Unfortunately, the combat mechanics in Warbanners have some downsides. Attack rolls in Warbanners are random and don’t seem to be weighted at all. Your chance to hit can change depending on positioning, distance, and even ambient light level, but I cannot remember ever seeing my chance to hit go much over 70%. The effect of this is that your units will swing and miss a LOT, especially when they are low level. The same rules apply to your opponents, which means they miss a lot too. On more than one occasion, I have had an entire turn go by where all of my units missed their attacks. When an uneventful turn like that is immediately followed by a string of missed enemy attacks, that’s five minutes of gameplay where literally nothing happens. It can be easy to feel like the game is wasting your time.
Another problem with Warbanners is that there is no hurry to do anything. The game has given me a new appreciation for tactical combat systems with turn limits and turn timers, mainly because Warbanners doesn’t seem to have any. You can take as many turns as you want to finish a given mission and there are no apparent consequences for doing so. When you combine this fact with the game’s brutal damage characteristics, unit adjacency bonuses, and limited healing capability, it’s easy to feel as if the game is encouraging slow, defensive play.
As a result Warbanners feels like it has a plodding, tedious pace at times. The best strategy for most missions is to form a defensive block and let the enemy units come to you, funneling them through a choke point if possible. It can be tempting to split off a small contingent of units to address a group of enemies in a far corner of the map, but you should resist that urge unless you like getting your forces killed. But don’t worry, any enemy melee units will eventually charge your formation if you are patient and the ranged bad guys will miss often enough that you can weather their attacks until you can safely deal with them.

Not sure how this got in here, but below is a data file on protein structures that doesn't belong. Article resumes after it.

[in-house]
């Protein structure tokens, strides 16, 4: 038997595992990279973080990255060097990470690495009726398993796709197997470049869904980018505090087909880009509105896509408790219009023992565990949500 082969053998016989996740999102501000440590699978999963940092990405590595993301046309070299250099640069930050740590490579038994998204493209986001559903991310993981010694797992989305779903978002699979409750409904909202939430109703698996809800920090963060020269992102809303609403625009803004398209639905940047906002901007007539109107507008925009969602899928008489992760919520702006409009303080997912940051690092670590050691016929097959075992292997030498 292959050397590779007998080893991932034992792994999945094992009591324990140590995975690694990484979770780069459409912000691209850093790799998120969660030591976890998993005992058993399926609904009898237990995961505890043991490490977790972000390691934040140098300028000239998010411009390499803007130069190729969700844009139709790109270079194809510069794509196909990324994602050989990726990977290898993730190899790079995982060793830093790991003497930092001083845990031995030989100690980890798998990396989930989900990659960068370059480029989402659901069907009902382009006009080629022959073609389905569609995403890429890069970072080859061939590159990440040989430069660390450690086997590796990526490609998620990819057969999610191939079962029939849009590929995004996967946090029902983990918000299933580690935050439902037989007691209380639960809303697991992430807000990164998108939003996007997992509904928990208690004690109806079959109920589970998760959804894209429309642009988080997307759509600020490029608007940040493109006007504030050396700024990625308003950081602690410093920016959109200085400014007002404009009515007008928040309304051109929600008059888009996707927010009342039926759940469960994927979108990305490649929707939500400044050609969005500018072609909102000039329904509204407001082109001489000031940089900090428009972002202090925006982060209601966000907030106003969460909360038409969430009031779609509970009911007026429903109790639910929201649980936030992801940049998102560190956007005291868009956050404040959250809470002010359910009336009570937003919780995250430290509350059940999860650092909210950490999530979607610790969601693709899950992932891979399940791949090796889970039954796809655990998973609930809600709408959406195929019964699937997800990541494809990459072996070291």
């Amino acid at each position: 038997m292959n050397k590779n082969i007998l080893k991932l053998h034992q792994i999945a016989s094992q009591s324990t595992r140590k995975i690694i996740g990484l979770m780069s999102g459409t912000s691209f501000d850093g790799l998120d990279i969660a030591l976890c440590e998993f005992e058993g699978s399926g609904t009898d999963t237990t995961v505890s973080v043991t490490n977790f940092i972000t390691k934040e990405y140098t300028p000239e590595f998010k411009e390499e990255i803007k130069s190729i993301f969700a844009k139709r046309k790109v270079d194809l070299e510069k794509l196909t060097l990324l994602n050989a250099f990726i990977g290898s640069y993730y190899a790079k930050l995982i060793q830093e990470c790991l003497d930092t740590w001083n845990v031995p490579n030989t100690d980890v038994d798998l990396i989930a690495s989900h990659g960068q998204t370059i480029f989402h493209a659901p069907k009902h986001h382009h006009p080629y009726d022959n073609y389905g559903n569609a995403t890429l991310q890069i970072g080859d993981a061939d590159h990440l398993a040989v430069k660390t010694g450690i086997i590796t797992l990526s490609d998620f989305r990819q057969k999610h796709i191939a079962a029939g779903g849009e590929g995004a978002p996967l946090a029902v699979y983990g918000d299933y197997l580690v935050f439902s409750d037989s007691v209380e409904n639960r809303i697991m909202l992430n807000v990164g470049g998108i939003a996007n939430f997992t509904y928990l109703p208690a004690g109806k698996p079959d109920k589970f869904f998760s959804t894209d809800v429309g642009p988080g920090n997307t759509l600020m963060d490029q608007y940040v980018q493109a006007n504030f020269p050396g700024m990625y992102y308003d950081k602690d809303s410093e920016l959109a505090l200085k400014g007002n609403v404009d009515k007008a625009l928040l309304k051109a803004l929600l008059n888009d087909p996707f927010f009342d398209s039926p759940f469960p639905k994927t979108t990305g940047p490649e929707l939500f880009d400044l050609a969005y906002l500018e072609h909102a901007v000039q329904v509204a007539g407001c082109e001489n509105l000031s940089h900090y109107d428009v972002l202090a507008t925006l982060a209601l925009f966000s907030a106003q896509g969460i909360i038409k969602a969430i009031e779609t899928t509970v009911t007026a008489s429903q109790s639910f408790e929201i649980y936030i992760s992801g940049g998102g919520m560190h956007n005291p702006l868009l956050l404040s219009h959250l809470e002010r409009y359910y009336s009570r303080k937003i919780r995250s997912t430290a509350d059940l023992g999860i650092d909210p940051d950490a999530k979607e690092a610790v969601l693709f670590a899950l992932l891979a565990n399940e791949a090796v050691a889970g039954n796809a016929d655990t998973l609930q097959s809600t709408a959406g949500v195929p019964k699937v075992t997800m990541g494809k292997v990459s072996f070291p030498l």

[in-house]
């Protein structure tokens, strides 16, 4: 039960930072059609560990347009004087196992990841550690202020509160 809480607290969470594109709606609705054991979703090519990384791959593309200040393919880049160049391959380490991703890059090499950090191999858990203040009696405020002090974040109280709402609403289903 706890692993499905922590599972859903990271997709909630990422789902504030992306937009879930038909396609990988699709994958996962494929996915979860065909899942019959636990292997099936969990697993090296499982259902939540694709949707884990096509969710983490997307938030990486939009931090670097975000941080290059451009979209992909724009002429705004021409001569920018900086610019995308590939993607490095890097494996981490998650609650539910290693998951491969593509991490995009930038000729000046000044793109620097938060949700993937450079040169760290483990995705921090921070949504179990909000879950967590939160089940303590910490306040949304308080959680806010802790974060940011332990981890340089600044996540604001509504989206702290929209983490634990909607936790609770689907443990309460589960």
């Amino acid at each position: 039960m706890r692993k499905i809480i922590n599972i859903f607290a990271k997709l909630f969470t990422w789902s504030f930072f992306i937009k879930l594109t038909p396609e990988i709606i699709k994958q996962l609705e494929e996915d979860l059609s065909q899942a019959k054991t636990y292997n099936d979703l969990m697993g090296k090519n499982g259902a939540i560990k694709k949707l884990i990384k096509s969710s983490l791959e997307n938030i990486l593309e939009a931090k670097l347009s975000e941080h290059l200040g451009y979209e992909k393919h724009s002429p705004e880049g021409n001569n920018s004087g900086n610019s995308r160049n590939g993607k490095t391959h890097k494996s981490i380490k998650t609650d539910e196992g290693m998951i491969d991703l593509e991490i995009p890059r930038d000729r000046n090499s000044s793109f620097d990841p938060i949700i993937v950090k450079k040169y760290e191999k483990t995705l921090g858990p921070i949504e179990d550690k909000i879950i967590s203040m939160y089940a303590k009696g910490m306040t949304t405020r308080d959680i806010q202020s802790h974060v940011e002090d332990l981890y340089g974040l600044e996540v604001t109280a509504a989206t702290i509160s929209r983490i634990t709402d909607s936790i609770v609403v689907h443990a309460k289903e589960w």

Enemy magic users do have area of effect attacks, and other enemies throw offensive potions at your forces from time to time. These area of effect attacks usually take the form of debuffs rather than direct damage. Yet the effects are relatively minor and don’t do much to discourage keeping your units in tight formation and not really moving very much. After all, the effects of splitting your forces up are often far more serious (i.e. death).
As a result, combat in Warbanners often feels sluggish, especially when compared to the turn-based combat in other games like the masterful Age of Wonders 3. In AoW3, attacks never miss – they may not do much damage due to positioning, resistances, and other factors, but they never actually miss completely. Tactical combat in AoW3 is about finding ways to maximize the damage your units do while minimizing the damage the enemy can do to you in return. Since attacks never miss, good positioning and well-timed use of special abilities is rewarded in a clear and obvious way. The pace of combat is snappy because you don’t have to worry that your efforts will be wasted.
In contrast, Warbanners offers little incentive for creative, or even active, play. A flanking maneuver is guaranteed to pay off in AoW3. In Warbanners, you still have a great chance to totally whiff on the goblin you just flanked. In AoW3 luck is an element of combat (damage is RNG-based) – the player never feels like luck actually dictates the outcome. But in Warbanners, the forces of random chance are far more powerful and have just as much influence over the outcome as your tactical decisions. There are things you can do to give your chances to connect with your opponents a boost, but there are still a lot of missed attacks in this game no matter what you do. Watching my units (and the enemy units) uselessly flailing around, not hitting anything, just isn’t much fun and battles tend to drag on as a result.